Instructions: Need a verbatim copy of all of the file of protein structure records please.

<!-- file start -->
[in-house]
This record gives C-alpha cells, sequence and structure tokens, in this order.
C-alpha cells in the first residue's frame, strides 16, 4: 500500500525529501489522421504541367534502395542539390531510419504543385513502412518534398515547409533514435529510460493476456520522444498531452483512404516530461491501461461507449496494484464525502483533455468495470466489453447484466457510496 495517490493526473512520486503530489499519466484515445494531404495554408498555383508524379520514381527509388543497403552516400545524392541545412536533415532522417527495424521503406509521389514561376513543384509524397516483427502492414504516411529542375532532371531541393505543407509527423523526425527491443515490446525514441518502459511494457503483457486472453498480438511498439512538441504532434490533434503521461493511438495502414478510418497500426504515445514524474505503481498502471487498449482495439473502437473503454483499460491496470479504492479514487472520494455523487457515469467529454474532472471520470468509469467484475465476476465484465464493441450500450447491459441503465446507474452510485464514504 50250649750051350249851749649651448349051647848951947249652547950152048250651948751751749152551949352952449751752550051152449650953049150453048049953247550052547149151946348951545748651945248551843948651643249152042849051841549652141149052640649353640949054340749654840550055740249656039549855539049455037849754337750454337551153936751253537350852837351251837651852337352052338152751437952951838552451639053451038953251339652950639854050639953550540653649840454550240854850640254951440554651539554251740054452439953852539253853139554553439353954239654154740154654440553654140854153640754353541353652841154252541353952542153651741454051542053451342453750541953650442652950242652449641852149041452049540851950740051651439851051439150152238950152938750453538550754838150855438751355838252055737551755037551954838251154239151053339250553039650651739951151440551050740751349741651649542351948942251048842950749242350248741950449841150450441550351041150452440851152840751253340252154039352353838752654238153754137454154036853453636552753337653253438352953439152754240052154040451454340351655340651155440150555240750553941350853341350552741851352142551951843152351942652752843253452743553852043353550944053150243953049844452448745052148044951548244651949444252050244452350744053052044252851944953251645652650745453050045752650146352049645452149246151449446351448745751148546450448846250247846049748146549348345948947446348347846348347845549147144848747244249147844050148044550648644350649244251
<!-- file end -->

[in-house]
This record gives C-alpha cells, sequence and structure tokens, in this order.
C-alpha cells in the first residue's frame, strides 16, 4: 500500500525529501489522421504541367534502395542539390531510419504543385513502412518534398515547409533514435529510460493476456520522444498531452483512404516530461491501461461507449496494484464525502483533455468495470466489453447484466457510496 495517490493526473512520486503530489499519466484515445494531404495554408498555383508524379520514381527509388543497403552516400545524392541545412536533415532522417527495424521503406509521389514561376513543384509524397516483427502492414504516411529542375532532371531541393505543407509527423523526425527491443515490446525514441518502459511494457503483457486472453498480438511498439512538441504532434490533434503521461493511438495502414478510418497500426504515445514524474505503481498502471487498449482495439473502437473503454483499460491496470479504492479514487472520494455523487457515469467529454474532472471520470468509469467484475465476476465484465464493441450500450447491459441503465446507474452510485464514504 50250649750051350249851749649651448349051647848951947249652547950152048250651948751751749152551949352952449751752550051152449650953049150453048049953247550052547149151946348951545748651945248551843948651643249152042849051841549652141149052640649353640949054340749654840550055740249656039549855539049455037849754337750454337551153936751253537350852837351251837651852337352052338152751437952951838552451639053451038953251339652950639854050639953550540653649840454550240854850640254951440554651539554251740054452439953852539253853139554553439353954239654154740154654440553654140854153640754353541353652841154252541353952542153651741454051542053451342453750541953650442652950242652449641852149041452049540851950740051651439851051439150152238950152938750453538550754838150855438751355838252055737551755037551954838251154239151053339250553039650651739951151440551050740751349741651649542351948942251048842950749242350248741950449841150450441550351041150452440851152840751253340252154039352353838752654238153754137454154036853453636552753337653253438352953439152754240052154040451454340351655340651155440150555240750553941350853341350552741851352142551951843152351942652752843253452743553852043353550944053150243953049844452448745052148044951548244651949444252050244452350744053052044252851944953251645652650745453050045752650146352049645452149246151449446351448745751148546450448846250247846049748146549348345948947446348347846348347845549147144848747244249147844050148044550648644350649244251